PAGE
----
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You are here: Home News and media CCC media releases CCC finalises Lockyer Valley Regional Council investigation - 31 March 2016
You are here: Home News and media CCC media releases CCC finalises Lockyer Valley Regional Council investigation - 31 March 2016
You are here: Home News and media CCC media releases CCC finalises Lockyer Valley Regional Council investigation - 31 March 2016

CCC finalises Lockyer Valley Regional Council investigation - 31 March 2016

The Crime and Corruption Commission (CCC) has finalised its investigation into corruption allegations against members of the Lockyer Valley Regional Council (LVRC), including the late Mayor Steve Jones and determined the matter will not be further investigated.

In the case of elected officials, the CCC is limited to investigating corrupt conduct that involves the commission of a criminal offence. On the information provided, the CCC is satisfied with the probity measures in place for the Strengthening Grantham Project land swap program and has determined that the available information does not raise a reasonable suspicion of corrupt conduct by the then Mayor or any LVRC employee.

The Strengthening Grantham Project was a Council initiative directed at rebuilding the town of Grantham following the January 2011 floods. The policy allowed flood-affected properties within the Council area to be swapped for council-owned property at the new Grantham site. The Grantham Land Offer Policy was developed to manage the land offer program.

On 20 April 2015 the CCC received a complaint alleging the LVRC had engaged in corruption by swapping vacant land at Mount Sylvia for blocks of land at the new Grantham site, outside of the eligibility guidelines for the Strengthening Grantham Project, in circumstances which benefitted associates of Mayor Jones.

When the CCC receives a complaint it first assesses the matter to determine whether it is in the CCC’s jurisdiction and, if so, whether a CCC investigation is warranted. The complaint was originally assessed as not warranting further action by the CCC. This assessment relied primarily on the fact that the Queensland Audit Office (QAO) had conducted extensive auditing of the project and had not raised any issues of corrupt conduct. However, an internal CCC review of the matter determined that it was relevant to note that the QAO had flagged questions that were at the core of the complainant’s concerns — that is, whether a land swap was provided to a business and whether businesses were eligible for the land swap if there was no house involved. On 9 October 2015 the CCC resolved to refer the matter for investigation.

In the course of its investigation the CCC considered information provided by the LVRC, the Department of Infrastructure, Local Government and Planning (DILGP), Queensland Reconstruction Authority, Queensland Audit Office (QAO), and the Department of Natural Resources and Mines. The CCC also conducted interviews with the complainant and Council staff, including the Chief Executive Officer, and the Strengthening Grantham Project Executive Policy Advisor and its former Project Coordinator.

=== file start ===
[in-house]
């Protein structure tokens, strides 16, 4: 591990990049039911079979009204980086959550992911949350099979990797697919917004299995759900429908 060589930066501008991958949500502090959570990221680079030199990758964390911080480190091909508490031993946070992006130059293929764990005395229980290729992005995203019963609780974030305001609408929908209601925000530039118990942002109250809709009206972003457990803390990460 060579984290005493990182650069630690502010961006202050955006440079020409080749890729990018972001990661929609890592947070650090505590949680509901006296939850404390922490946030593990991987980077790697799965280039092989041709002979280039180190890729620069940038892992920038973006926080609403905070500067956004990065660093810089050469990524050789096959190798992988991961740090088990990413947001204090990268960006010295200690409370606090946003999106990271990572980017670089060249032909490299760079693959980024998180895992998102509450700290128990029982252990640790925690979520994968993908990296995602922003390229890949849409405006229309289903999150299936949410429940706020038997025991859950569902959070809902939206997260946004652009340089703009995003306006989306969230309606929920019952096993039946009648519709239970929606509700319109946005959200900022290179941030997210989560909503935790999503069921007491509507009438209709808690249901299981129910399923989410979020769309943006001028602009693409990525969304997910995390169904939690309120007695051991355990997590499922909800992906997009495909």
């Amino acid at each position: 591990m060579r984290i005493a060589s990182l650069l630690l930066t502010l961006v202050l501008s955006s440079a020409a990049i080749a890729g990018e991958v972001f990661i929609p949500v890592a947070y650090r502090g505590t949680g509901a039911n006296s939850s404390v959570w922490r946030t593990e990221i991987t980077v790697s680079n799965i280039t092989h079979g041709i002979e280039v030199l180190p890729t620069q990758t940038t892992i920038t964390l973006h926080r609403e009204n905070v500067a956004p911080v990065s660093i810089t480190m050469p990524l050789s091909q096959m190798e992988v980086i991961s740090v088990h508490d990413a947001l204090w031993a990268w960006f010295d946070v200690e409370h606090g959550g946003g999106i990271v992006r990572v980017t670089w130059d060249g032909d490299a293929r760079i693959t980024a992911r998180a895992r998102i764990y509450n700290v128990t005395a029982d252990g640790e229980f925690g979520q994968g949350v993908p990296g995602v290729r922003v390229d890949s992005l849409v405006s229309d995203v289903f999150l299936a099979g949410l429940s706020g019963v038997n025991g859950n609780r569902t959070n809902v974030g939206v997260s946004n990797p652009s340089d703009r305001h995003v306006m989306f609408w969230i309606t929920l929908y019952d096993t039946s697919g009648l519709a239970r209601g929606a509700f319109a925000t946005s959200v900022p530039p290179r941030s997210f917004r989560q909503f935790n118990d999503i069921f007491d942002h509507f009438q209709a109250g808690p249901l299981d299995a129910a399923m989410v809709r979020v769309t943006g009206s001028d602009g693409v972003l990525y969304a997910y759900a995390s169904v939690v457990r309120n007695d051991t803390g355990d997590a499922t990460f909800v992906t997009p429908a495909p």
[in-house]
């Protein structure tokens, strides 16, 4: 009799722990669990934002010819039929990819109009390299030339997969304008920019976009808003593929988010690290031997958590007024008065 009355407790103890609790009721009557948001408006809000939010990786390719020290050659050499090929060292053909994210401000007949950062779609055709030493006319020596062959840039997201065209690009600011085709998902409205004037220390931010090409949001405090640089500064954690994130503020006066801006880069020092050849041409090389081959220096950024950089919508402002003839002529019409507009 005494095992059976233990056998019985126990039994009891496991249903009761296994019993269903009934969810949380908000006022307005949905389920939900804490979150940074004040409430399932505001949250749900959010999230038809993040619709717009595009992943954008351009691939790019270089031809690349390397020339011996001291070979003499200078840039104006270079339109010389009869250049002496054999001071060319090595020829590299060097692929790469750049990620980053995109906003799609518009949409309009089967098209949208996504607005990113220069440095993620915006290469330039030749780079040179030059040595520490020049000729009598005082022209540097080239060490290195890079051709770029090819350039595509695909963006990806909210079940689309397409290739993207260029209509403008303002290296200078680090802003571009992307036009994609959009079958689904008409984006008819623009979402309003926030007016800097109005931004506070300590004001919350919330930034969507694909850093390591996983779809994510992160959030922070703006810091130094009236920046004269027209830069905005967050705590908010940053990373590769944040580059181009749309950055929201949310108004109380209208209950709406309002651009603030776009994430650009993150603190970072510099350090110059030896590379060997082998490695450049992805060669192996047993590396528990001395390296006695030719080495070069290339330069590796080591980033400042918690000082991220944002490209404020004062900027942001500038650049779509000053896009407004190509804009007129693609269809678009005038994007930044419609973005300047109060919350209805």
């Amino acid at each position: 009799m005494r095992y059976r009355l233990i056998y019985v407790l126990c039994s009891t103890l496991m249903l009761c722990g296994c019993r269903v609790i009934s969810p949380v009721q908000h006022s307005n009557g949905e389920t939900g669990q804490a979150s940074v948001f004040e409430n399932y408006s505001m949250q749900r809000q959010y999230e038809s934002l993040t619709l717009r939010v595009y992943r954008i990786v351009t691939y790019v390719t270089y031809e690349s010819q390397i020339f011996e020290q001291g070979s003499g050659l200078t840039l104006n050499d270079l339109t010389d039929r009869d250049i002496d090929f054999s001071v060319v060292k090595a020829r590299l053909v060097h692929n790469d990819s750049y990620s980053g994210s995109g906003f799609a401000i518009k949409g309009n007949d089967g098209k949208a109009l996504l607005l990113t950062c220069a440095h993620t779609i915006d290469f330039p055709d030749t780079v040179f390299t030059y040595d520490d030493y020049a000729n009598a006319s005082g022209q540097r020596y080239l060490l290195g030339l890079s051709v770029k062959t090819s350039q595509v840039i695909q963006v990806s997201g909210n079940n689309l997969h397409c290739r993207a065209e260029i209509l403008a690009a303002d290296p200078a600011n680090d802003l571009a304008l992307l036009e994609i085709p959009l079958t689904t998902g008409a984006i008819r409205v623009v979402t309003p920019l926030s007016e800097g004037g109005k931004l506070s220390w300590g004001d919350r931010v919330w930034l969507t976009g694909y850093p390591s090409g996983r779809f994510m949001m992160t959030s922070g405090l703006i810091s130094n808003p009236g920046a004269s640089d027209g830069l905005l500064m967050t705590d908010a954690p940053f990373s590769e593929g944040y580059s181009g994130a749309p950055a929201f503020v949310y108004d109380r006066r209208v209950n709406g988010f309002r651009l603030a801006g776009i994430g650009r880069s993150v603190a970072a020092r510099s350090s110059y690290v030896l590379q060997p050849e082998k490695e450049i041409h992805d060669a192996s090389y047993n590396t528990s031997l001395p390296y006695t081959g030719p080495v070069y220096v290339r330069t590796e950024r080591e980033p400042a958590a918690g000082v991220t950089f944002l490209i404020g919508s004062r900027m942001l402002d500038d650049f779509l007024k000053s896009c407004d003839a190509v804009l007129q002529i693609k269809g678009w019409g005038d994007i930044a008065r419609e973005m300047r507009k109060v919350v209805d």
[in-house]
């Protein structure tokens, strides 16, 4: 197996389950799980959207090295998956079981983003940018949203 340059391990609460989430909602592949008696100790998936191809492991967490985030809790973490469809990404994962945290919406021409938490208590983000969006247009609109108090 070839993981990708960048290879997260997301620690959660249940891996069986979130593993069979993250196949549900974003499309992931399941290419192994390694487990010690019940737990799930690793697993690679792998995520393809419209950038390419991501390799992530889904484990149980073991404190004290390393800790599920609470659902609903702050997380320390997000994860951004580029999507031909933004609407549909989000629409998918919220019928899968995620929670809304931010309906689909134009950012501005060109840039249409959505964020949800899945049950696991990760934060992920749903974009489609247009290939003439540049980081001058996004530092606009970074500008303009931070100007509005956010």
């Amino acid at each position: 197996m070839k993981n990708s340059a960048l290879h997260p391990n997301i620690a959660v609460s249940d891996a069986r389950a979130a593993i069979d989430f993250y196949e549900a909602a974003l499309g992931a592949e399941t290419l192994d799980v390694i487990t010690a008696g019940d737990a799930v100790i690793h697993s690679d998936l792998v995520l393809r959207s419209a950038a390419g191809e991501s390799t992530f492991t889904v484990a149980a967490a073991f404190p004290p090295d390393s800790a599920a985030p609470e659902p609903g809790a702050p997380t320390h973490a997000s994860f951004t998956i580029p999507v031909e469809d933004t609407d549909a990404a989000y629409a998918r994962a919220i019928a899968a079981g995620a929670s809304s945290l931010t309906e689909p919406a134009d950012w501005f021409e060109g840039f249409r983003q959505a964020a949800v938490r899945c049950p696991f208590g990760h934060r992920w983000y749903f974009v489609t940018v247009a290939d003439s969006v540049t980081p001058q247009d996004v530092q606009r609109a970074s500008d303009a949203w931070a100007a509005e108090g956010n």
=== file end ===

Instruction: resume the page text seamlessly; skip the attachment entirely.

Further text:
The DILGP advised the CCC that in total there were four flood events from 2011 to 2013, which led to an extension of time for the Strengthening Grantham Project and the expansion of eligible land to locations outside of Grantham but within Council boundaries. Following flooding at Black Duck Creek in 2013, the Mount Sylvia area was included in the Council area that could be swapped under the land offer program.

The Grantham Land Offer Policy was eventually retitled the Lockyer Valley Land Offer Policy. As local government councils are only permitted to sell land by tender or auction, each time the policy was amended it required, and received, Ministerial approval.

The LVRC explained that the overriding premise behind the land offer was community safety and that the LVRC did not want people living or building on flood-affected land. The first ballot for the new blocks was held in August 2011. It was managed by an external consultancy firm specialising in development projects, with no involvement by the LVRC.

Throughout all programs, applicants were required to complete a participation deed outlining their eligibility to participate; if assigned a block of land they were given contracts for the sale of their property and for the purchase of the LVRC land.

All of the contracts of sale were prepared and executed by an independent legal firm on behalf of the LVRC. The swapping of vacant land comprised nearly 23 per cent of all swapped allotments and was approved under the CEO’s delegated authority.

While the majority of these properties were uncontentious, six blocks were outside the original mapped zones but still within LVRC boundaries. All vacant land swapped by the alleged associates of the mayor was subject to the above independent process and accordingly the CCC concluded that there was no reasonable suspicion of corrupt conduct.

Regrettably this is another example of an allegation of corrupt conduct being made public before the CCC has had the opportunity to assess the matter and determine whether there was any merit in investigating the allegation. As the CCC stated at the commencement of the local government election period, it is best if people bring their complaints to the CCC confidentially.

Last updated: 26 July 2016
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